Nothing.  Here's the trick.....


Stature in whos eyes?  Our own as the massage industry?  My eyes?  Your eyes?  That doesn't lead to income.  People look for solutions, not letters behind our name on our business cards or hours in training.  In the seven years of performing massage (regardless of WHAT modality I was performing,) I've never been asked what school I attended, how many degrees I have or how many hours I spent in massage school.


Please understand that I'm all for continuing education and improving our stature.  I, myself, am taking my own practice in a medical massage direction.  Sure, I can take every seminar out there, become the best I can be, but if I don't know the business aspect of massage, i.e., how to market and advertise the benefits and solutions to the public, it's really of no use.  I see this already with therapists I work with on the business end.  Many have far more knowledge that I do in many modalities yet have few clients. 


The trick is, imho of course, to have a knowledge base, perform great massage and customer service, and be able to communicate our skill to the public and more specifically, target markets. 


When I can communicate via a marketing message that attracts attention, gets them to contact me, provide superior customer service and provide the solutions they are looking for via massage for their own specific issue, then I'm taking responsibility for improving my own stature, the massage industries stature AND then increasing my income.



Comment by Pia Poulsen ALST on February 14, 2011 at 8:48am

There's room for all of us here.

People seek out that massage therapist who're qualified and skilled to give them what they need and want.

The more people who realize all the good a regular massage can give them, the less need there is for a lot of  medical treatments - physically and psychologically.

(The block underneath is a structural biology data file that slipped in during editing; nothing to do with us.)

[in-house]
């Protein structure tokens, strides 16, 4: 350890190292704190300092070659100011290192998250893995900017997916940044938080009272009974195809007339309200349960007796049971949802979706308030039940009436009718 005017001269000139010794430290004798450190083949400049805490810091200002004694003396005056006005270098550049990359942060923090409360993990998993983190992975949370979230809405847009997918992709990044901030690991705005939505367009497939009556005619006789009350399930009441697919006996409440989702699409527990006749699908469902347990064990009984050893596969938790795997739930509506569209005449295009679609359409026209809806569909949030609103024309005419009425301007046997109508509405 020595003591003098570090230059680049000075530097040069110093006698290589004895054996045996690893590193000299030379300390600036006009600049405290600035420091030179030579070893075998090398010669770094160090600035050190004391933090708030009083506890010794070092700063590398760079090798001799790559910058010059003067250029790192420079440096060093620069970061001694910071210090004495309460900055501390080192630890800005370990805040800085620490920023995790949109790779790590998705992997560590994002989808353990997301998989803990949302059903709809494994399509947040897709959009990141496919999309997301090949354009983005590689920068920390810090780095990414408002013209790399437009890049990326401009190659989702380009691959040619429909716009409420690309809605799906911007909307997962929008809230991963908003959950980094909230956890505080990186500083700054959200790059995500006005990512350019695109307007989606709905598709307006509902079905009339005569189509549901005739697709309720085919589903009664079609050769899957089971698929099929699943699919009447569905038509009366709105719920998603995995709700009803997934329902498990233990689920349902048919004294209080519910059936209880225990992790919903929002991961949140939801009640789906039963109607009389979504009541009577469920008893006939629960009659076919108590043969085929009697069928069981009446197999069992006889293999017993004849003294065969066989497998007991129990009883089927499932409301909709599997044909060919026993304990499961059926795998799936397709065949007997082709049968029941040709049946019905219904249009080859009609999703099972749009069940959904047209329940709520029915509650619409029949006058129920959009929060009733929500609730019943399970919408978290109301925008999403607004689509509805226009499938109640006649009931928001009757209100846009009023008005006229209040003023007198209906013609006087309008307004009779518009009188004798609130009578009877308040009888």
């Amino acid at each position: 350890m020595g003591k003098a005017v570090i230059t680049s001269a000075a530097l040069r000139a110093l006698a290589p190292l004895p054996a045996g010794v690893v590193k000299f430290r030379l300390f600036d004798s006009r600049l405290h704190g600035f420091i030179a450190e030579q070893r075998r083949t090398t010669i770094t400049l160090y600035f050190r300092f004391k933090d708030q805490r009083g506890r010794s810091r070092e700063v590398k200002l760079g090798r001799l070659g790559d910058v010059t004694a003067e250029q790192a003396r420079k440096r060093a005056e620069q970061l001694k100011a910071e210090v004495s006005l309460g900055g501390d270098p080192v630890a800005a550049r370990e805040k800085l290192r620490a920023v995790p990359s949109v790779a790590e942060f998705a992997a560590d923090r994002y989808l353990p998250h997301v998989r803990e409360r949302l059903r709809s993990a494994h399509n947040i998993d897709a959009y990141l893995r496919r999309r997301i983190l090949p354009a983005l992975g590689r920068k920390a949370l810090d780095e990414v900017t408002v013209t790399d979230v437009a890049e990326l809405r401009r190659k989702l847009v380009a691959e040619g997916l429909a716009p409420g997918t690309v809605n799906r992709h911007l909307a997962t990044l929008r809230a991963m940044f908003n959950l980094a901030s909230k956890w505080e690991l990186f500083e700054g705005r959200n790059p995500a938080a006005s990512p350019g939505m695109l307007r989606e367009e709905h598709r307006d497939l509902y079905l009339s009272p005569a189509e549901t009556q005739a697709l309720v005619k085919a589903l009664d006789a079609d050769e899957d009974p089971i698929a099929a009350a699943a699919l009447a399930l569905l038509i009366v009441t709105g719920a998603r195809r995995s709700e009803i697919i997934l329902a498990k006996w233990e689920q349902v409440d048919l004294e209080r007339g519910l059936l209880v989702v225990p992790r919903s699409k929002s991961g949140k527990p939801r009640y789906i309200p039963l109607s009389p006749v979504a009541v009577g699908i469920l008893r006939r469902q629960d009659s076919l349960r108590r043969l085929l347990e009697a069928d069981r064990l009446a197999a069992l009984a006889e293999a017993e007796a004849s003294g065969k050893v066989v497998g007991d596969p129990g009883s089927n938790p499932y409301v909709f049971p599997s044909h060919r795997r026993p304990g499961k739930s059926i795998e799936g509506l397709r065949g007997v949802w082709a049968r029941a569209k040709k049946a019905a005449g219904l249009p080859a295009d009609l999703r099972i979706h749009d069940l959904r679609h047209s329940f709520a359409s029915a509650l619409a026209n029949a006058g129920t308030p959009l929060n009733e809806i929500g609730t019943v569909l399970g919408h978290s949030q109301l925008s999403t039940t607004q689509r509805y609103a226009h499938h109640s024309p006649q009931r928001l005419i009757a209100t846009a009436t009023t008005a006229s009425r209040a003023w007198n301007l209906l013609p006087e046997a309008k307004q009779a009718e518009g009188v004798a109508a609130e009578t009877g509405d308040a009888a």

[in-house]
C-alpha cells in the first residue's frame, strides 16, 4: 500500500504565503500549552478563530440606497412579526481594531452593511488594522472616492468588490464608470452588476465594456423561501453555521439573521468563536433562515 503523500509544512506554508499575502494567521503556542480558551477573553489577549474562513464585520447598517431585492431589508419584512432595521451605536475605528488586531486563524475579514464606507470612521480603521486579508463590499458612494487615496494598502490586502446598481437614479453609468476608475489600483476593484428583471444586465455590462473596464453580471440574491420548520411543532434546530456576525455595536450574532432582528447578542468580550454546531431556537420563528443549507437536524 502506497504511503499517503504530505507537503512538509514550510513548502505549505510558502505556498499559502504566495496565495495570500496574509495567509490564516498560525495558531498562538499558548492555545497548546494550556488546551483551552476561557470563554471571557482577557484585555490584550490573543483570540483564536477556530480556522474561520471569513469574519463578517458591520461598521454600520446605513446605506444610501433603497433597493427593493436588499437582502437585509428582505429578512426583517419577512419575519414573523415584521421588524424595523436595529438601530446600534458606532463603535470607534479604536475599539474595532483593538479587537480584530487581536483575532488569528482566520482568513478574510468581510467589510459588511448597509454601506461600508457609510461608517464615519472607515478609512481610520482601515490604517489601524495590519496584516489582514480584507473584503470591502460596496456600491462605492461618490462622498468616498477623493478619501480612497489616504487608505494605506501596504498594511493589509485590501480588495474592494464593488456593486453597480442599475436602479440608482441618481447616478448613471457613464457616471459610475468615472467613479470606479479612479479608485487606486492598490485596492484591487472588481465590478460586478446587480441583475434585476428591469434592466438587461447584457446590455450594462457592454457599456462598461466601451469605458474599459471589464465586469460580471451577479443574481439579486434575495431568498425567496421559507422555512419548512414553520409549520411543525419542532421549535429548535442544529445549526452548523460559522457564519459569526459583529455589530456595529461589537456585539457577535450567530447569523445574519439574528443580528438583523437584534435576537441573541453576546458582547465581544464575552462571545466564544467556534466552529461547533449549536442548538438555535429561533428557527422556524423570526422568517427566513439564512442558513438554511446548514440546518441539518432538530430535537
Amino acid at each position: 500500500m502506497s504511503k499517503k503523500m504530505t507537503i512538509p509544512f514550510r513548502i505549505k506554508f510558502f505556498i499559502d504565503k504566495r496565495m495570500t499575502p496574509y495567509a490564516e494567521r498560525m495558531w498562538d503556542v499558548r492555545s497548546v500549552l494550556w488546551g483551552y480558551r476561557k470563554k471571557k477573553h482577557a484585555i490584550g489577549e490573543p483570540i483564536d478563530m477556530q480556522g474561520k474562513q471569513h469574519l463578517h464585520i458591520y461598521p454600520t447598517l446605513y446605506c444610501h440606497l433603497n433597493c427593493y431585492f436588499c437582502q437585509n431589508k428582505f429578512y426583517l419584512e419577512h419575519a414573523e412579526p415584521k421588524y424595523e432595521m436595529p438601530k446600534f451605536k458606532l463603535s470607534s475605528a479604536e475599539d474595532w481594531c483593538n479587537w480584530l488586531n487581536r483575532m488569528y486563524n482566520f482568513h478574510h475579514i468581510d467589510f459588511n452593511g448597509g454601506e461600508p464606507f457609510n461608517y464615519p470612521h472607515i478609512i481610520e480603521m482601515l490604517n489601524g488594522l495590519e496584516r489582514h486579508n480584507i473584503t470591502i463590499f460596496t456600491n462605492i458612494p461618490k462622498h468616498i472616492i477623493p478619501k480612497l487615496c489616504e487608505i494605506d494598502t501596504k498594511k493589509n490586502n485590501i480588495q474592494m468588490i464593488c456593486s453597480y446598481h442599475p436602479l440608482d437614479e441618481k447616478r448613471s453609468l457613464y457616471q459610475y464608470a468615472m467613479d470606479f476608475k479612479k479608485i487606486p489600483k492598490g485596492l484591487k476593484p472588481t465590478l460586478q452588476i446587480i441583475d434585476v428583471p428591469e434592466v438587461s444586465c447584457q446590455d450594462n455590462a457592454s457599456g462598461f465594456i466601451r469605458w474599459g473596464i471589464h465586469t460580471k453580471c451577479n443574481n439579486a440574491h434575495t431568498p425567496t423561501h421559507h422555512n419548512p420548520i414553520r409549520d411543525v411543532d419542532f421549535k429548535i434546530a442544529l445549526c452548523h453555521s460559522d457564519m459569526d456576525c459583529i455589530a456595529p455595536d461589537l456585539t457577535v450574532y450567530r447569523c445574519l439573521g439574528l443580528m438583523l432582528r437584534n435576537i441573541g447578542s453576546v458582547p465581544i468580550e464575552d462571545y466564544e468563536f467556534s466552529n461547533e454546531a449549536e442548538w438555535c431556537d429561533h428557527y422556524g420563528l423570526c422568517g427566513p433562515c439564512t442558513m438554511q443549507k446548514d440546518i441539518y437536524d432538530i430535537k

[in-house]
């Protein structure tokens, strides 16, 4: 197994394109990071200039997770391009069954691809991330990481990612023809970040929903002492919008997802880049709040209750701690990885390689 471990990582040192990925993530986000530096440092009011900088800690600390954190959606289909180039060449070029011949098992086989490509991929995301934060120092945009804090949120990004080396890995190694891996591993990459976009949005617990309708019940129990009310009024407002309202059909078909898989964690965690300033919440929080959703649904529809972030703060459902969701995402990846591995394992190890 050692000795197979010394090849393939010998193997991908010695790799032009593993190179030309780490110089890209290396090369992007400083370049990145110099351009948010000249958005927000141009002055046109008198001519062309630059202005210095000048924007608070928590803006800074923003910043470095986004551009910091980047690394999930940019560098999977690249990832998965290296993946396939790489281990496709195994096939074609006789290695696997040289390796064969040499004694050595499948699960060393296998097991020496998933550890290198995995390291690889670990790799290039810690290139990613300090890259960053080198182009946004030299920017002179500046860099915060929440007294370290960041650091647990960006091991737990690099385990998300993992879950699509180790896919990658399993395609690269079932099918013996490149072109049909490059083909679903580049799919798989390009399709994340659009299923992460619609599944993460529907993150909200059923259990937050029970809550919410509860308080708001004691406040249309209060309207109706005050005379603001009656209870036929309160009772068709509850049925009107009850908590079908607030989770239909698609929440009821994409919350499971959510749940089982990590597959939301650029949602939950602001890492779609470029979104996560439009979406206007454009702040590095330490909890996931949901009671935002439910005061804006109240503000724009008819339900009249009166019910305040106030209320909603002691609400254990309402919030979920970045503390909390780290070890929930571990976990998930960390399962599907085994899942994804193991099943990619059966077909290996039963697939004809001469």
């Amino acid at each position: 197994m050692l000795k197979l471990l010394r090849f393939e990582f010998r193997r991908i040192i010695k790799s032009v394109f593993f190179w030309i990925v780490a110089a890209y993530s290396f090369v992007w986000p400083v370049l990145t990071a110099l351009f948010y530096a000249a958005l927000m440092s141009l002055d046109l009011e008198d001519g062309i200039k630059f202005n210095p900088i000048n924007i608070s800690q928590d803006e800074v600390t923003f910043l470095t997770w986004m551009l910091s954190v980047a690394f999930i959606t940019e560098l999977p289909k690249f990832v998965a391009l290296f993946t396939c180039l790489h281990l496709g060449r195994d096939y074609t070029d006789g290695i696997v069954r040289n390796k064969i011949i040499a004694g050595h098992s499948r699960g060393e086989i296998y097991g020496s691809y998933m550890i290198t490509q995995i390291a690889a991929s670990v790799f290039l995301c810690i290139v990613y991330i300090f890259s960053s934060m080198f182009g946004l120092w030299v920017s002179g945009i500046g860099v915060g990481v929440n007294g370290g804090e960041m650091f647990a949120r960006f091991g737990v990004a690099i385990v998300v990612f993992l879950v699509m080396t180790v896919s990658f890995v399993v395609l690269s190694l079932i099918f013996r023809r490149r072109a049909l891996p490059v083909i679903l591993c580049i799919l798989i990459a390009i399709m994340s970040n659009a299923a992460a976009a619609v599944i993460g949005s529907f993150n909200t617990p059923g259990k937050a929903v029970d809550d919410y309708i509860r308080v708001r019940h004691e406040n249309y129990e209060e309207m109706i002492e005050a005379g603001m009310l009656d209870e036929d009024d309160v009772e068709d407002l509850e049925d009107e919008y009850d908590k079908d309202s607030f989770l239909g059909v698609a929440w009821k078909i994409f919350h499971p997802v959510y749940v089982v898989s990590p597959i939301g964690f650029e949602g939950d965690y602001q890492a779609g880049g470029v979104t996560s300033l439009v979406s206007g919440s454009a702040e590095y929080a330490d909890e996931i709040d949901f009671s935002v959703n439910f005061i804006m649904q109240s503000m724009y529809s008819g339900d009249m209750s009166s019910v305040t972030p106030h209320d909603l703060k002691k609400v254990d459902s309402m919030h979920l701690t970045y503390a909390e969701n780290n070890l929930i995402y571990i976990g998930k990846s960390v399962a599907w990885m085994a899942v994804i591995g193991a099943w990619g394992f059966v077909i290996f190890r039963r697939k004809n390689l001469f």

Comment by Pia Poulsen ALST on February 14, 2011 at 8:45am

I agree.

I do "wellness massages" - and not rehab type of work. Nor have I any interest in "curing" people for various medical problems that a physiotherapist, osteopath or chiropractor can do so much better than I can.


I'm very happy to give a wellness massage that focuses on preventive health care. A massage that focuses on relaxing stressed people. That focuses on easing soreness and tension in muscles.


A lot of people out there have sore shoulders from too much office work and all that. Should they suddenly receive medical treatment (physiotherapy and the like) in order to take care of themselves, get rid of those sore shoulders and prevent injuries and chronic pain?

What about those cases where the massage becomes an emotional and spiritual journey. Where the quality of touch and techniques allows them not only to let go of stress, worries and physical tension, but also allows them to reconnect body and mind, understand themselves better and grow as persons.

If massage therapy must have PT-like education, then certainly there should also be a psychology-like education required.


Receiving a massage is SO much more than fixing an acute problem. I would claim receiving massage is much more about preventive health care, de-stressing and taking care of yourself so you don't get injuries and other problems, than it's about fixing something that's wrong.